Setting goals and setting actionable tasks are intrinsically linked. When the student in the above example decides to plan their goals in advance and break them down in manageable chunks, they have created actionable tasks or tasks that are doable during their given timeframe.

Actionable tasks allow students to stay on top of their schoolwork and achieve goals. Without them, it is easy to become overwhelmed and fall back on procrastination and bad habits.

Understanding the Planning Fallacy

The planning fallacy states that we constantly assume that we are going to be able to perform a task in less time than it would realistically take us. It is a psychological concept that is related to the fact that we tend to be overly optimistic about our ability to perform and complete tasks.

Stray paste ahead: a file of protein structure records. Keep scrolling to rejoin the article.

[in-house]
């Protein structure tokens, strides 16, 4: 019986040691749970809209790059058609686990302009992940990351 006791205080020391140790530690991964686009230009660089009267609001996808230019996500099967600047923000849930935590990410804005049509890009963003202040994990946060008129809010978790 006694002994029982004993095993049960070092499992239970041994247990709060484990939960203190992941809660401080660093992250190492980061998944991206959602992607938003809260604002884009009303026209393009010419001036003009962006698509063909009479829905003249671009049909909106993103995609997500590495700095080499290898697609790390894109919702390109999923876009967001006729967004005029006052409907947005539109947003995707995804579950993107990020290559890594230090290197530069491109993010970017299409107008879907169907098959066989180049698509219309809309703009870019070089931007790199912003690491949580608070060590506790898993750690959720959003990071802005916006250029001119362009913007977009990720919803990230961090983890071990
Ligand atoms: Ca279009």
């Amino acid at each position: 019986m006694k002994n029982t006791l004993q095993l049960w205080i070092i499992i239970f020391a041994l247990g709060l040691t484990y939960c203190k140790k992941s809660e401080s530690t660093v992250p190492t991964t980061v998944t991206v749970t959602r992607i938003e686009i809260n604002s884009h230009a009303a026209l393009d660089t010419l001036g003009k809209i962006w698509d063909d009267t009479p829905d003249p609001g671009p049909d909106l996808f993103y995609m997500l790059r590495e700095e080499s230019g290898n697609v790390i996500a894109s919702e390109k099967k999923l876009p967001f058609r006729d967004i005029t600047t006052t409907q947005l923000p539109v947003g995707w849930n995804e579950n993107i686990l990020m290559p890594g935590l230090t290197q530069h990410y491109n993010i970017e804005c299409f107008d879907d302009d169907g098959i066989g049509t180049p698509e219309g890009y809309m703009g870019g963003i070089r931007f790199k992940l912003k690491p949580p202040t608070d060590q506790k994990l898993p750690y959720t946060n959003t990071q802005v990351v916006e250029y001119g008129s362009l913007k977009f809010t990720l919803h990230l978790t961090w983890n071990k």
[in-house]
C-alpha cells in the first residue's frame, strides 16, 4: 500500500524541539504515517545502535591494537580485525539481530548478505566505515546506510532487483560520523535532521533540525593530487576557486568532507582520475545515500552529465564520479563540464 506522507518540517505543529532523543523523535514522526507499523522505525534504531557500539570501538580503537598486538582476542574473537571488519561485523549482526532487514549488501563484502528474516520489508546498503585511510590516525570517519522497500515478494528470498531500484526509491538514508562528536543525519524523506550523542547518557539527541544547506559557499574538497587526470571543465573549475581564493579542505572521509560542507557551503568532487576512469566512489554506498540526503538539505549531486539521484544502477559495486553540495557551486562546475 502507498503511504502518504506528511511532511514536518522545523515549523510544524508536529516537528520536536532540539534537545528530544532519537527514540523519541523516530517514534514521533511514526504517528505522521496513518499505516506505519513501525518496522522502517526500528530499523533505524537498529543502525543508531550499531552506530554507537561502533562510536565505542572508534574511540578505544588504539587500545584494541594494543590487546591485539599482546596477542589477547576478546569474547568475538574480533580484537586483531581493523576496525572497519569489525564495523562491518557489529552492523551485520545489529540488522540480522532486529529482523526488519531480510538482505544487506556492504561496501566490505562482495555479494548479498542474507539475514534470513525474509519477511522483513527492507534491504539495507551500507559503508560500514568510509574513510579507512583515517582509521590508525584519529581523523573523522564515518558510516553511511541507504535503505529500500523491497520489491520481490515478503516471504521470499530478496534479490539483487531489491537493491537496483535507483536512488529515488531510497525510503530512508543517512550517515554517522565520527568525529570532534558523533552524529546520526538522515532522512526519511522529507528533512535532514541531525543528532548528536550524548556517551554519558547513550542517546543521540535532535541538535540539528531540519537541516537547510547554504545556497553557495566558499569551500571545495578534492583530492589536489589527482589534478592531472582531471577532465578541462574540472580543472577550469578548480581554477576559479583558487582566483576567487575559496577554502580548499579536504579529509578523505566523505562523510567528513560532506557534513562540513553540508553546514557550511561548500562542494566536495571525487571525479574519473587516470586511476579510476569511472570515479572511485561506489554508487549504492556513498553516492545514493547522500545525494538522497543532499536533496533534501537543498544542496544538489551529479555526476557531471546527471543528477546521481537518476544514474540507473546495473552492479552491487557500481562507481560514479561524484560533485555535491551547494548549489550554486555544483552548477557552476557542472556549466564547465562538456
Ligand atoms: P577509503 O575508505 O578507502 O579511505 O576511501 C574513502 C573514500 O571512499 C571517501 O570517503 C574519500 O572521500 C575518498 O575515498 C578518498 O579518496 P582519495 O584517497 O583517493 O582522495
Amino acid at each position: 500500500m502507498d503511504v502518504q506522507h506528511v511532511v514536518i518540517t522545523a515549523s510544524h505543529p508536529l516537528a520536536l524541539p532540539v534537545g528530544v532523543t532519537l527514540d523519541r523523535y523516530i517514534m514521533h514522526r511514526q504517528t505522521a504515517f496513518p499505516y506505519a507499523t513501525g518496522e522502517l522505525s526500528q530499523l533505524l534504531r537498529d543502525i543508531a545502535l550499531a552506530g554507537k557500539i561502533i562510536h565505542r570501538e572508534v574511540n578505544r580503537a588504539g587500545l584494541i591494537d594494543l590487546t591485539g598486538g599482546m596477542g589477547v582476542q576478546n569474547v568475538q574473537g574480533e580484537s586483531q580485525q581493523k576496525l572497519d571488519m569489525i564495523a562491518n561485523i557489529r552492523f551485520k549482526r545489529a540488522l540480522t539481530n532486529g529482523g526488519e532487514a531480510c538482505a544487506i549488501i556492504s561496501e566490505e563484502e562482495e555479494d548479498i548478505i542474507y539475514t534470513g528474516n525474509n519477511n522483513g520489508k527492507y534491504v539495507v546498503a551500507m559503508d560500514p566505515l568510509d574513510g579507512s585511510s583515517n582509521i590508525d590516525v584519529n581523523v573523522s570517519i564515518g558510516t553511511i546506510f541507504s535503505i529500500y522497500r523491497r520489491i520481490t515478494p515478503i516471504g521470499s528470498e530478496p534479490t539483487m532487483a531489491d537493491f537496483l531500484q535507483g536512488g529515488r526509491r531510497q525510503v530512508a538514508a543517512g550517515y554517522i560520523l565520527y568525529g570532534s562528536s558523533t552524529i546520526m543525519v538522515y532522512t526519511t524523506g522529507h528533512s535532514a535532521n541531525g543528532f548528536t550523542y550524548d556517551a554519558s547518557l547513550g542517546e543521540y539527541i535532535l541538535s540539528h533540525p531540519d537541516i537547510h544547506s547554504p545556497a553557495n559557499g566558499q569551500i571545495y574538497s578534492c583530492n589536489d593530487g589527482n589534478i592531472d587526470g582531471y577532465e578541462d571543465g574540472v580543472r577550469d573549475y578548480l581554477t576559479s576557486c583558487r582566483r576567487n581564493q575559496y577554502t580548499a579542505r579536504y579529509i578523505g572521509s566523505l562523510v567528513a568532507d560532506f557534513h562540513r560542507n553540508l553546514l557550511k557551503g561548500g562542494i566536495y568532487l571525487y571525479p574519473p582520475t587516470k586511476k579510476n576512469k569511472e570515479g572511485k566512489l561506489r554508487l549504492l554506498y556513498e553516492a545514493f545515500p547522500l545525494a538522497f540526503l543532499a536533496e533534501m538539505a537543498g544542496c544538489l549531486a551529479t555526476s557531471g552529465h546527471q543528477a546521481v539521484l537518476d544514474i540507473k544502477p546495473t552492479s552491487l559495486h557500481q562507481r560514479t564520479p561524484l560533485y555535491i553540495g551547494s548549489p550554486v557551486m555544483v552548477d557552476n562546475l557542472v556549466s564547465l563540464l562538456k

Students need to keep this fallacy in mind when dealing with time management and constantly ''catch'' themselves when they find themselves cramming too many activities or tasks in a day. Avoiding this fallacy and striving to stay realistic about what they can achieve in a day will help students effectively make use of both their free time and their study time.

Understanding the Sleep/Wake Cycle

Another important part of time management is taking advantage of the body's natural cycle. Individuals are more alert at certain times of day than at others, and students should plan study activities around the times that they are naturally more able to concentrate for longer periods of time.